Capital gains tax and professional investor status

I understand that capital gains in Switzerland are tax free providing the authorities do not determine you are a “professional investor”. According to https://www.moneyland.ch/en/stock-market-profits-tax-free there are 5 criteria to meet, one of which is:

Capital gains generated through securities trading do not account for a significant portion of your basic income. The rule of thumb: Capital gains should account for less than 50 percent of your net income.

It seems that this rule could be easy to break if one funds FI by selling parts of an ETF portfolio. Does anyone have experience with this rule? Is it rigorously enforced or will the authorities look at someone in such a situation and decide that slowly selling assets isn’t a professional trader, at least in spirit?

It seems that this rule could be easy to break if one funds FI by selling parts of an ETF portfolio.

That would imply an unsustainable >4% withdrawal rate

Is it rigorously enforced

No, enforcement is fairly rare. From what I hear they’re targetting more options and day traders rather than buy&hold crowd

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Surely this depends on the size of the pot? If one had a pot of 2M CHF a 4% withdrawal rate is 80k CHF/year. Depending on how much additional income one has from dividends etc the capital gains could comprise > 50% income. Or is there something fundamental I’m missing here?

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What you’re missing is that the typical dividend yield is 2% per year, and you will pay tax on it. So additional 2% from sales will not be enough to trigger that rule.

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No, on the size of dividends. They are about 2% now, if this makes up less than 50% of your yearly income+gains, it would imply you made another 2+% by selling stocks, or over 4% withdrawal in total.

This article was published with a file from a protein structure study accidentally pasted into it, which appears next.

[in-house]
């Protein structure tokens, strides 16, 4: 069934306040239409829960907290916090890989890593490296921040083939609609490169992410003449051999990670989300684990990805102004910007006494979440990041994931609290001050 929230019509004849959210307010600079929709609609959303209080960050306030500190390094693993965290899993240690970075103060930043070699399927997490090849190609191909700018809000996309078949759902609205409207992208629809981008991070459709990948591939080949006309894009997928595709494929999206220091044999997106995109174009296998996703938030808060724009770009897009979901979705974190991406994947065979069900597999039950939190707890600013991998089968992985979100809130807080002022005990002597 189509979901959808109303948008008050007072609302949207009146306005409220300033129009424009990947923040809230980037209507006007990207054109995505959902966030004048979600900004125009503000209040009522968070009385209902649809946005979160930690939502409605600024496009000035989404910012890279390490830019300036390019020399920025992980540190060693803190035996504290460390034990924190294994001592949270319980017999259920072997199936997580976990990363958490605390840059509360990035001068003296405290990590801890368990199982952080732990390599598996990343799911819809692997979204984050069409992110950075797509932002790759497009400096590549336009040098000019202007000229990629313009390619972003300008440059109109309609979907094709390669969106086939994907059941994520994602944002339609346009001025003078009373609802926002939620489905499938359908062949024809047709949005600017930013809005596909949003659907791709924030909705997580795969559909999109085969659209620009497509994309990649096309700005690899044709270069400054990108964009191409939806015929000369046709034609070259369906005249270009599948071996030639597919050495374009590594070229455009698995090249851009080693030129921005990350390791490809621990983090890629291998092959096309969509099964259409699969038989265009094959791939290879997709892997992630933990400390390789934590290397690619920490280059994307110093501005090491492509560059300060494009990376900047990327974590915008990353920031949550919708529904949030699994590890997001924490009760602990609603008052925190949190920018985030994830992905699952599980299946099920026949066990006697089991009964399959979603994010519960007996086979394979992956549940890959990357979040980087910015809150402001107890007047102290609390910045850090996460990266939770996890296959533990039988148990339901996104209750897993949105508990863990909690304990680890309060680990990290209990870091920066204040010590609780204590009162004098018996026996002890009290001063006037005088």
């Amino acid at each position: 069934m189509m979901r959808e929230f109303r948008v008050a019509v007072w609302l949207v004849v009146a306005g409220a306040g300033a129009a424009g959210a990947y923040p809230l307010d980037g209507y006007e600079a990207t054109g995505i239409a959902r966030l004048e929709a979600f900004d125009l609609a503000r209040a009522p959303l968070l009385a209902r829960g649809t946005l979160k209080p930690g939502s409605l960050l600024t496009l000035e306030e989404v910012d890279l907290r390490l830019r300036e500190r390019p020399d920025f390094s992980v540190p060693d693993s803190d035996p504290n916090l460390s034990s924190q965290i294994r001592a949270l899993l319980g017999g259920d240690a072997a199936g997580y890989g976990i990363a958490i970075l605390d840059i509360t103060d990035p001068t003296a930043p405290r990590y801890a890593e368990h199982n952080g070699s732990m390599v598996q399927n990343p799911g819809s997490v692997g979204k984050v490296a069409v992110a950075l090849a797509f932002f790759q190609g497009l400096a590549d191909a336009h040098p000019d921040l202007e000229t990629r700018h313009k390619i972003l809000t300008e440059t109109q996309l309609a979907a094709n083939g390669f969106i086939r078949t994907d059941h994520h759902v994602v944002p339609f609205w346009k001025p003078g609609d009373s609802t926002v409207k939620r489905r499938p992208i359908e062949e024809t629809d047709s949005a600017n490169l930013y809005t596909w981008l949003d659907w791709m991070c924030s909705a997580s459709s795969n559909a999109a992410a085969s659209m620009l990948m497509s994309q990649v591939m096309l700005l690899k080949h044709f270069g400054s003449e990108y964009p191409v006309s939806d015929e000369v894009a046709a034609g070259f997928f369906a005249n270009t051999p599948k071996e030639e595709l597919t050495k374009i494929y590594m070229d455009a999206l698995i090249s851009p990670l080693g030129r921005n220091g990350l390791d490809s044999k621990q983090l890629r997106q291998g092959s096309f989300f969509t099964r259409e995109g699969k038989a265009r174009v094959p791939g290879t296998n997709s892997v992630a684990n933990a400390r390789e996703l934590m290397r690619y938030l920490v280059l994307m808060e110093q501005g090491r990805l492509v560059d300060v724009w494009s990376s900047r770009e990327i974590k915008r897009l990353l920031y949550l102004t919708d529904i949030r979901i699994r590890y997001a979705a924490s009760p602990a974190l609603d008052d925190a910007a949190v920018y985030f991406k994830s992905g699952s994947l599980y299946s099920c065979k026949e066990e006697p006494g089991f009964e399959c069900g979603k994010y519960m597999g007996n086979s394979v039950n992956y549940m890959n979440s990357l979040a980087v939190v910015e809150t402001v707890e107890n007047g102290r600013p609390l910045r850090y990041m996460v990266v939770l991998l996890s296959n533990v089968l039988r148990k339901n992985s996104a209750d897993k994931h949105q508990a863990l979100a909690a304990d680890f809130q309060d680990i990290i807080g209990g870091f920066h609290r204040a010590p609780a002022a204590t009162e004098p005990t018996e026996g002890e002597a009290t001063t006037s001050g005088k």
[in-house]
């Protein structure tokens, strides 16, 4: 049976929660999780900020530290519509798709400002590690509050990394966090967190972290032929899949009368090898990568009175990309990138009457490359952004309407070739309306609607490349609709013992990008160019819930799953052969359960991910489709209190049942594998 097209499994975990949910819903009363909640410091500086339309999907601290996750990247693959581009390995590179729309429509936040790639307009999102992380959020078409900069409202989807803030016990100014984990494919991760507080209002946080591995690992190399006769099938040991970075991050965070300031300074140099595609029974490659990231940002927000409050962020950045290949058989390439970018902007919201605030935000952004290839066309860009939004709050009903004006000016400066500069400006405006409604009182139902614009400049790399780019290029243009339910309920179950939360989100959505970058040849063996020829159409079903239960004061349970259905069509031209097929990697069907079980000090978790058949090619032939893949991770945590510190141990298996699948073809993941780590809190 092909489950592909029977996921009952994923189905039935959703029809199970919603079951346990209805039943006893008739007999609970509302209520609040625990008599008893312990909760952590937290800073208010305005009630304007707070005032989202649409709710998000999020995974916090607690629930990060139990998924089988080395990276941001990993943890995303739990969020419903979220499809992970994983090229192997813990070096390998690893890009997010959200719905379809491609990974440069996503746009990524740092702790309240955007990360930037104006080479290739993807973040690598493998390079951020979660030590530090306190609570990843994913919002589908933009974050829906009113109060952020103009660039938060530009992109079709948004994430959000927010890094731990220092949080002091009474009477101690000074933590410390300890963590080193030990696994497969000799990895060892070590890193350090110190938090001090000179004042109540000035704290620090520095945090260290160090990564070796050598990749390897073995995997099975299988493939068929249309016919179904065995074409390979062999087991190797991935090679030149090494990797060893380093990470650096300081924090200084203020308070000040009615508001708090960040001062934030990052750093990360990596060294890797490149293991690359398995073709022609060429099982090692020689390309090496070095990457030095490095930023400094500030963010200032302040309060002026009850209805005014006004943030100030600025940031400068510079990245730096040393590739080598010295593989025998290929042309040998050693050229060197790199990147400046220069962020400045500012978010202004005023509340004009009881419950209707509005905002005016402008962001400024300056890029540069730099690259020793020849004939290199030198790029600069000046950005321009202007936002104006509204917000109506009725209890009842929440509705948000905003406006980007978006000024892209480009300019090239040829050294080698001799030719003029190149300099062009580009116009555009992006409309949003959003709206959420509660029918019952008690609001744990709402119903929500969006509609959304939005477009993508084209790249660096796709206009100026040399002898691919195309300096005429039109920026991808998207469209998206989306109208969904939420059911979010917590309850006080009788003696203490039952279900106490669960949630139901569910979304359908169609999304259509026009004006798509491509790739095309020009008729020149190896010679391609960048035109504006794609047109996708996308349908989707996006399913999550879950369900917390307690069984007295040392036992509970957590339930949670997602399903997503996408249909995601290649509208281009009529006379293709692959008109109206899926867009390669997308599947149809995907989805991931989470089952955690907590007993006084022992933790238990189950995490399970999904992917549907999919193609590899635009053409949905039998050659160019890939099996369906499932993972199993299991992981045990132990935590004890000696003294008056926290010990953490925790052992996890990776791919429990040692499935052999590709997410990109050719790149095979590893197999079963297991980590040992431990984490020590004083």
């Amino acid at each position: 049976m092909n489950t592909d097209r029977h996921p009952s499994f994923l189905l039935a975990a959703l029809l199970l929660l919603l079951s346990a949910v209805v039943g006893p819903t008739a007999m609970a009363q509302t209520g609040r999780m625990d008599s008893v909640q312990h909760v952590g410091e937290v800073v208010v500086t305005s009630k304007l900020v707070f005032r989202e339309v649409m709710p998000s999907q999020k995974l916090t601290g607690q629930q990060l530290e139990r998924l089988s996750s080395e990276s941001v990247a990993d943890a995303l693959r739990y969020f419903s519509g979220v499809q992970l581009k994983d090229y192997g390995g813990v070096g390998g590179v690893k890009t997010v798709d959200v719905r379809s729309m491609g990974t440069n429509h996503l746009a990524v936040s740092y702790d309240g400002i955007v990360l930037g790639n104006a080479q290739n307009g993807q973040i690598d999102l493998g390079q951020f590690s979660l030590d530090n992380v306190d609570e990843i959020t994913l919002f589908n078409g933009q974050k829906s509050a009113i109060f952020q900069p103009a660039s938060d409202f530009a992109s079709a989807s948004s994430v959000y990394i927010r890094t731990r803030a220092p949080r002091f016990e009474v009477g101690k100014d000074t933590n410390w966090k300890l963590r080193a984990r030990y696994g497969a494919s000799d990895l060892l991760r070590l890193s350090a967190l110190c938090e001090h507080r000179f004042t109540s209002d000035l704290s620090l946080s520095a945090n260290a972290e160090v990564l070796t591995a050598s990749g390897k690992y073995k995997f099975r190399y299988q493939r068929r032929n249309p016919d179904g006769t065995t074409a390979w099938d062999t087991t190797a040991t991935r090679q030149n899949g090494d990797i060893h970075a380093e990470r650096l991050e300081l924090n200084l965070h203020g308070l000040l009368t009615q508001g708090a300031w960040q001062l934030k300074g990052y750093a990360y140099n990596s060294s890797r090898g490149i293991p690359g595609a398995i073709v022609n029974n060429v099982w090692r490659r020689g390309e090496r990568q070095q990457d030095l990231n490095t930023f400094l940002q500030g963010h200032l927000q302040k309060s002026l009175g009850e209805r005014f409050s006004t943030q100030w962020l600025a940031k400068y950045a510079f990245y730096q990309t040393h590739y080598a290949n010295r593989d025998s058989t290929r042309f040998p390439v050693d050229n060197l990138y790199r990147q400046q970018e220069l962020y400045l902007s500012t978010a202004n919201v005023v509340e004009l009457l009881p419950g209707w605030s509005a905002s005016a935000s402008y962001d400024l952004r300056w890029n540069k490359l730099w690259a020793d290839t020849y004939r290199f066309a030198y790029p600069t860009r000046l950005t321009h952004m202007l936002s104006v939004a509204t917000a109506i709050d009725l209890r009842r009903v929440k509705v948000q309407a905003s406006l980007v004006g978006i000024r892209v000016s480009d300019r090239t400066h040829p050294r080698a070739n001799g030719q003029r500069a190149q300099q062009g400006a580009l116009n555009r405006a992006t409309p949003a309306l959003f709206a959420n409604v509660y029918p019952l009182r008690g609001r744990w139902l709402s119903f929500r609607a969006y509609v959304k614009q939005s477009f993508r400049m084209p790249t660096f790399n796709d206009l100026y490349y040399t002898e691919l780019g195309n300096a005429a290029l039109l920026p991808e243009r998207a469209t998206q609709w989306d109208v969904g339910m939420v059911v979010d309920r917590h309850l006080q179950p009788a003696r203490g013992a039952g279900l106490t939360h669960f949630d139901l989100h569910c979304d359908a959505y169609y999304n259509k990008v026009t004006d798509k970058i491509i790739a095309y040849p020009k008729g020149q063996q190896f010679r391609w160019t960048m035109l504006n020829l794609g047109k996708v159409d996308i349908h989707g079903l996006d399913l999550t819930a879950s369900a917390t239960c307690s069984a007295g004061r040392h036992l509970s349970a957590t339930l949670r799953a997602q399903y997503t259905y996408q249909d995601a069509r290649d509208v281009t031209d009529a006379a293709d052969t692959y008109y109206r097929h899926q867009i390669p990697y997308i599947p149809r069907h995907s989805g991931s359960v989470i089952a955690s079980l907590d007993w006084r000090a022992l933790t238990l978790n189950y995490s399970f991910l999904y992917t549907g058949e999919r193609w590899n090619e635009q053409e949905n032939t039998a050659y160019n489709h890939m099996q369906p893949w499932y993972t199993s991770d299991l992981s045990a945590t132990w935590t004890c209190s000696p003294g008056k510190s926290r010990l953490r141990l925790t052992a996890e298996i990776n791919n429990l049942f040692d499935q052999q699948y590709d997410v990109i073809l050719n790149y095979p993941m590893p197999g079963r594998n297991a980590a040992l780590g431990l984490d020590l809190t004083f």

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Just one thing as an afterthought: im pretty sure the 4% rule applies to the initial savings at reaching FIRE. So I can imagine that when the markets shrink by 50%, then 4% might not be enough, so you need to sell more.

Otherwise i could tell you that each year you can withdraw 99% of what you have left, and youre mathematically guaranteed never to run out of money :wink:

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Got it. I suspected dividends would play into this but I’m still trying to figure much of this stuff out.

Yes, obviously :wink:

Putting the withdrawal rate and proportion of dividends to capital gains aside (different topic).

Does anyone have a secure source whether early retirees would be treated as pro traders if capital gains are 50% of their income?

In comparaison to other countries, Swiss tax laws can be interpreted. Depending of the case, canton, tax office employee, a closed/similar situation could result of two different treatments.

Based on the custom until now, the likelyhood that a retire only selling ETF on a regular basis (non linked to the market condition) would be considered as a pro trader is low. If you have a legal insurance, you can always dispute the tax administration decision in court.

So, unfortunately, no secured source.

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Than you for your summary of the Swiss approach. However, since it could have a 20-40% impact, its still a huge uncertainty for early retirees.

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Hey everyone! New member, long-term lurker (registered to ask exactly about this, smart forum function guided me here before posting…)

Regarding the question if somebody who is retired might face professional trader tax status and therefore be taxed on capital gains: I also read the relevant guidelines (Kreisschreiben 36) as such that living off your principal is an indication, but in no way would trigger that tax status.

Does anyone have any practical first/second-hand experience on this? Has anyone ever heard details of any professional trader ruling at all? Seems to be extremely rare to find anyone with that status in general…

Thanks!

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I know one guy who’s algorithmic options trader and he got the status.

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